Fourth step: It takes four to six weeks for roots to develop.
Fifth step: The cutting can be removed as soon as the first leaves grow. Healthy leaves are indicating a healthy root.
Scabiosas are luckily not easily affected by diseases and other negative effects. The only condition that could have fatal effects on the plant is waterlogged soil. Waterlogged soil can lead to the rotting of the root which in return almost always proves fatal to the plant.
Recommendations: Always take care of the soil and make sure it is light and permeable. Water the plant only during long-term dry periods.
Scabiosas that look like they are withering could be suffering from rot. If you have a suspicion in that regard, you should carefully dig it up and inspect it. If you notice that your plant is indeed suffering from rot and it is still within the starting period, you should simply cut back the root. Before placing it back into the soil, make sure to renew the plant soil.
Hint: If the plant soil is too moist you can try to insert a drainage into the planthole or find a more suitable spot for your scabiosa.
If the rot is too far progressed you will not be able to save the plant.
This species is about 30 to 40 cm tall and is popular because of its delicate pink blossoms. After a mild winter, one can observe the full intensity of the colorful blossoms from early march, otherwise you will be able to enjoy it from July until October. For the plant to regularly produce fresh blossoms you have to remove withered ones first. It can easily withstand negative temperatures until 23,4 °C.
- is an annual or biennial species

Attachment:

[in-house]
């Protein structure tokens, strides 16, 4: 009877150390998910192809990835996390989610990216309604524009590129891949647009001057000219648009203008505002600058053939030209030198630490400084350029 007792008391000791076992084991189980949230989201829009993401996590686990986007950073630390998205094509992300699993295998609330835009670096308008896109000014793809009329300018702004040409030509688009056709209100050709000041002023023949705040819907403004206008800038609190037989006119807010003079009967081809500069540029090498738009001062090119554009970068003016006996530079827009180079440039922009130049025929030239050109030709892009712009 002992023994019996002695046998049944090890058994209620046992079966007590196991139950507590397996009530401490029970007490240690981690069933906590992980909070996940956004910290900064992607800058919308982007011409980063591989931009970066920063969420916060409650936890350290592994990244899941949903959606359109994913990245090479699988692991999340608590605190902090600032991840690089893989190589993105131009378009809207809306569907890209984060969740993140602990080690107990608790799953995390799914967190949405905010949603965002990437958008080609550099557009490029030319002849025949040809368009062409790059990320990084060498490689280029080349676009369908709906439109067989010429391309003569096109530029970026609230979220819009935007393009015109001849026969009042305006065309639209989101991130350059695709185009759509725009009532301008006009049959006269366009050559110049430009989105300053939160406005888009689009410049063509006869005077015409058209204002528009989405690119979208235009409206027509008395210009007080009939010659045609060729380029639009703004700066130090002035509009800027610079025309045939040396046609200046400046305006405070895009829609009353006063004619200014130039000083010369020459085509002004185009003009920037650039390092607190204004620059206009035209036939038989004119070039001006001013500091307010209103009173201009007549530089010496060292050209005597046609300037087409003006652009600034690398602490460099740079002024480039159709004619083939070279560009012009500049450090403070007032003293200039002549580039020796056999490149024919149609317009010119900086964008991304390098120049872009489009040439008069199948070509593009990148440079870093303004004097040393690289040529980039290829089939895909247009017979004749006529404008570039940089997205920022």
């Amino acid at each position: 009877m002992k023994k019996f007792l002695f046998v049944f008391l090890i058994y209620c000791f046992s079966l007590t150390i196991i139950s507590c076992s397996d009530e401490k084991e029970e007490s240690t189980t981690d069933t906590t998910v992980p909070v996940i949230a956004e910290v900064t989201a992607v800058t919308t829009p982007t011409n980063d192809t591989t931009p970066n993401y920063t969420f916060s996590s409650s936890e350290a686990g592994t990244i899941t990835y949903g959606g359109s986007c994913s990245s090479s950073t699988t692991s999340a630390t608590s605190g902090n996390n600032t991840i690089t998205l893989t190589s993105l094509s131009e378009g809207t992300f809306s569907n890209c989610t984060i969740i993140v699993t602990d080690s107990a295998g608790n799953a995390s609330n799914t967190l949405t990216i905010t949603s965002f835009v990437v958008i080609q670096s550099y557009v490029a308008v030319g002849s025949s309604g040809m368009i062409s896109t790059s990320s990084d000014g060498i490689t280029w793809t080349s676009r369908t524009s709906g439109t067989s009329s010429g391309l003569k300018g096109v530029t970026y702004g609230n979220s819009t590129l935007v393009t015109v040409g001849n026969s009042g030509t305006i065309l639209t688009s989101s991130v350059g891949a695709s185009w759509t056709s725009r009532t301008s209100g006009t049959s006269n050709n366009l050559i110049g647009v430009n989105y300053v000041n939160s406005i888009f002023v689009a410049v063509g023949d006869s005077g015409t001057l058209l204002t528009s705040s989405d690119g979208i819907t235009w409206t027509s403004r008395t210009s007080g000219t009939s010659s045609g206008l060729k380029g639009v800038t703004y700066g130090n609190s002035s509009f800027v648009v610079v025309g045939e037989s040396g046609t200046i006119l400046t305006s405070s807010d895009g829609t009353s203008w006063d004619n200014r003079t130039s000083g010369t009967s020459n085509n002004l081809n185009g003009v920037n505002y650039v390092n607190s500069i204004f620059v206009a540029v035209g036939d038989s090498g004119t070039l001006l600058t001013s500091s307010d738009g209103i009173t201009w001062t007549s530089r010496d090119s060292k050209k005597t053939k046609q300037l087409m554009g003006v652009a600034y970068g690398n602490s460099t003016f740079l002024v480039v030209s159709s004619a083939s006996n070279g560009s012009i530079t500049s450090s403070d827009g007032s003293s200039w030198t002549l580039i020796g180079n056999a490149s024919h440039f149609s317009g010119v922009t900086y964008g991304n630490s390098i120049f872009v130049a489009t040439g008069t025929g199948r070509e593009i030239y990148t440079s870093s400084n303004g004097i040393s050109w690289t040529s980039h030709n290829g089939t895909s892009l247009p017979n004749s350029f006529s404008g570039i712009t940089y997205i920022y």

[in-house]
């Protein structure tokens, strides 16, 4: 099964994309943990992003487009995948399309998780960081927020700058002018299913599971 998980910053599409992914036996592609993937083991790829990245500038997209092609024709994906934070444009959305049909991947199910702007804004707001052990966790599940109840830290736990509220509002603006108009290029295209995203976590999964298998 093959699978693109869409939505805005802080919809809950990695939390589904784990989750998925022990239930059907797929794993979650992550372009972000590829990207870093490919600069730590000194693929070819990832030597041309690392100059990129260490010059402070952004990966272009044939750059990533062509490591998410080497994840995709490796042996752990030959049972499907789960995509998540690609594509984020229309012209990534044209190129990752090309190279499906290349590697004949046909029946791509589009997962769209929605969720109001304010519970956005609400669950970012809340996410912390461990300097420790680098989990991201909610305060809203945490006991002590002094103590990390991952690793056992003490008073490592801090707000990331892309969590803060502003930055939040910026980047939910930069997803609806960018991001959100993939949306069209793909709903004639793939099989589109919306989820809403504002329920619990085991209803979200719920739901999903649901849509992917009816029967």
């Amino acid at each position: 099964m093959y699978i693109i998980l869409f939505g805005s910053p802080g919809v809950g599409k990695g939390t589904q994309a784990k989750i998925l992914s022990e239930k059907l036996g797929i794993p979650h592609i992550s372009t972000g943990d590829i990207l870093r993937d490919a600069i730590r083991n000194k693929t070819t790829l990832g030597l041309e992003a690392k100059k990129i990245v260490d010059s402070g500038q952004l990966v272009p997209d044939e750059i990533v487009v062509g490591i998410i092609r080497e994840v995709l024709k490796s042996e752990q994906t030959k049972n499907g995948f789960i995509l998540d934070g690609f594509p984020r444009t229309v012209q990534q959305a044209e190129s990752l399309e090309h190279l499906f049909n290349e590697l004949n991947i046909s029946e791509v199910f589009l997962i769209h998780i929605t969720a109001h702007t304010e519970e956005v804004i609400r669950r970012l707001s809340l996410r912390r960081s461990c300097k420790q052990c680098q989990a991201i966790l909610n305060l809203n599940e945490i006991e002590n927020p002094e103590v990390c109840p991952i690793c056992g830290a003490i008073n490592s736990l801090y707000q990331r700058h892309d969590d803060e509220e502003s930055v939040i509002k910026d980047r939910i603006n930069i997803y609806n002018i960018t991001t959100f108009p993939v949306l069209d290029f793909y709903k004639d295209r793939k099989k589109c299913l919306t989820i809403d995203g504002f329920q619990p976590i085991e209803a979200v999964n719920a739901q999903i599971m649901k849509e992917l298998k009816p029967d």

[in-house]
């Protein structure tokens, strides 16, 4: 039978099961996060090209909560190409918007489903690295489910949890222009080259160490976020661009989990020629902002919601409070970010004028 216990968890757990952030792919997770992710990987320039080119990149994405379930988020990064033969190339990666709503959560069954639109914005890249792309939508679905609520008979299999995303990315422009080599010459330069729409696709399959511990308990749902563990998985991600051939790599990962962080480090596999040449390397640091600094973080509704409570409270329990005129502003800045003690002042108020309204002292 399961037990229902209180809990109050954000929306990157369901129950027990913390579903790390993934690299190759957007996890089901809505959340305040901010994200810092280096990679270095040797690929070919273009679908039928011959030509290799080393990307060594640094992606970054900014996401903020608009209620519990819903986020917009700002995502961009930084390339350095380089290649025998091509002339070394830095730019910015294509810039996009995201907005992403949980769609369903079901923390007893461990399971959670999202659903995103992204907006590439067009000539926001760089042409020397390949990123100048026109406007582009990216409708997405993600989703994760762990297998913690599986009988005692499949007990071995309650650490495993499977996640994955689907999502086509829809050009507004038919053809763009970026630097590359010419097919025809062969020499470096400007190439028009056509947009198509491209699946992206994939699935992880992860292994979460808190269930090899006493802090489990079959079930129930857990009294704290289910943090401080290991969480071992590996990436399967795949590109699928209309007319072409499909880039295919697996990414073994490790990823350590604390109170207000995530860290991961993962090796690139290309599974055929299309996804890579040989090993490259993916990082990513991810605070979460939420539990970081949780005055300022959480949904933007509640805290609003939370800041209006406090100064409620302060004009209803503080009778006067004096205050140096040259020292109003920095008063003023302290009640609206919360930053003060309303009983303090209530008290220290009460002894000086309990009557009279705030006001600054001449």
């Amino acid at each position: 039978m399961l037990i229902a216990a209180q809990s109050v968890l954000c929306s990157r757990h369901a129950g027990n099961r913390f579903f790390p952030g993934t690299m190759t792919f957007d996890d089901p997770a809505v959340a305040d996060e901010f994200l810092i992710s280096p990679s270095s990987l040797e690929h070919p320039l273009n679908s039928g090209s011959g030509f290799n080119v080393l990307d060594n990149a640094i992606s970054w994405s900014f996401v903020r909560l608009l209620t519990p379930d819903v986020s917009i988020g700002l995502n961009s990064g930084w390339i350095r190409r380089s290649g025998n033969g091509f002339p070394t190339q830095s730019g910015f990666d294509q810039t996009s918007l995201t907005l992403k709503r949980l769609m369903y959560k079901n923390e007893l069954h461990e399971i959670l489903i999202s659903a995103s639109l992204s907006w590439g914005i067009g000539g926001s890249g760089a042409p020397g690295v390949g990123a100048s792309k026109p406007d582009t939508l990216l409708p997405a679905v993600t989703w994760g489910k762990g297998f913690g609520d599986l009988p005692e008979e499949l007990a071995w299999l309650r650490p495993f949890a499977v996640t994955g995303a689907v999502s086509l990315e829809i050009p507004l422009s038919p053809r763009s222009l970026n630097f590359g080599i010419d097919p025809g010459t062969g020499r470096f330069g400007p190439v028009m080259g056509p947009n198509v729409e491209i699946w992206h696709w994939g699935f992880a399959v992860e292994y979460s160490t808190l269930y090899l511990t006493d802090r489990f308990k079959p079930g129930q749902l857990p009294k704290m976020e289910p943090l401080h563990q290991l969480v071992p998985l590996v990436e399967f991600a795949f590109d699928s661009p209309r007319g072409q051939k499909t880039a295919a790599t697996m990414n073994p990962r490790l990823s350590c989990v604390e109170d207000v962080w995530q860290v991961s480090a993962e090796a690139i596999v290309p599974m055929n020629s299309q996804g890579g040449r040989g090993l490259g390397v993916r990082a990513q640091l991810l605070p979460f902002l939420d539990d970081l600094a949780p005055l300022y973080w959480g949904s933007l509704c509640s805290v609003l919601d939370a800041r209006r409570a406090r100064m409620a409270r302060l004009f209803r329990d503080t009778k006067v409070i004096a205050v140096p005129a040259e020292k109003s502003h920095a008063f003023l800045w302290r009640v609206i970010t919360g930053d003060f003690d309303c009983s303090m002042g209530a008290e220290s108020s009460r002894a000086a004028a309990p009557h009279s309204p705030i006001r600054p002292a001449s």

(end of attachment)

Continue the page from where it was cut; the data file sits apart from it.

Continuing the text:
- it reaches a height of approximately 40 cm and blossoms in an intensive wine-red color from June until September
- it proves especially effective, if it is inserted in a smaller group of three to five plants
- this appearing species, which grows to a height of 70 to 80 cm, certainly enriches the appearance of every flower bed because of its bright white blossoms
- the intensity of the color is most visible during the months of July until September
- impressive is moreover, that it easily withstands temperatures until negative 34,5 °C
- this species reaches a height of approximately 40 cm and belongs to the family of long-lasting flowers its blossoms are shining in a bright yellow from July until September
- the yellow scabiosa withstands temperatures until 23,4 °C
- it sets a special atmosphere if placed with feather grass
- this charming species convinces with its white, bright blue colors and grows a height of up to 40 cm
- on top of the beautiful appearance of the flower, it also emits an odor which is close to that of an orchid
- that is the reason that this flower species is also known as the orchid scabiosa
- it blossoms from July until September and withstands temperatures of up to negative 23,4 °C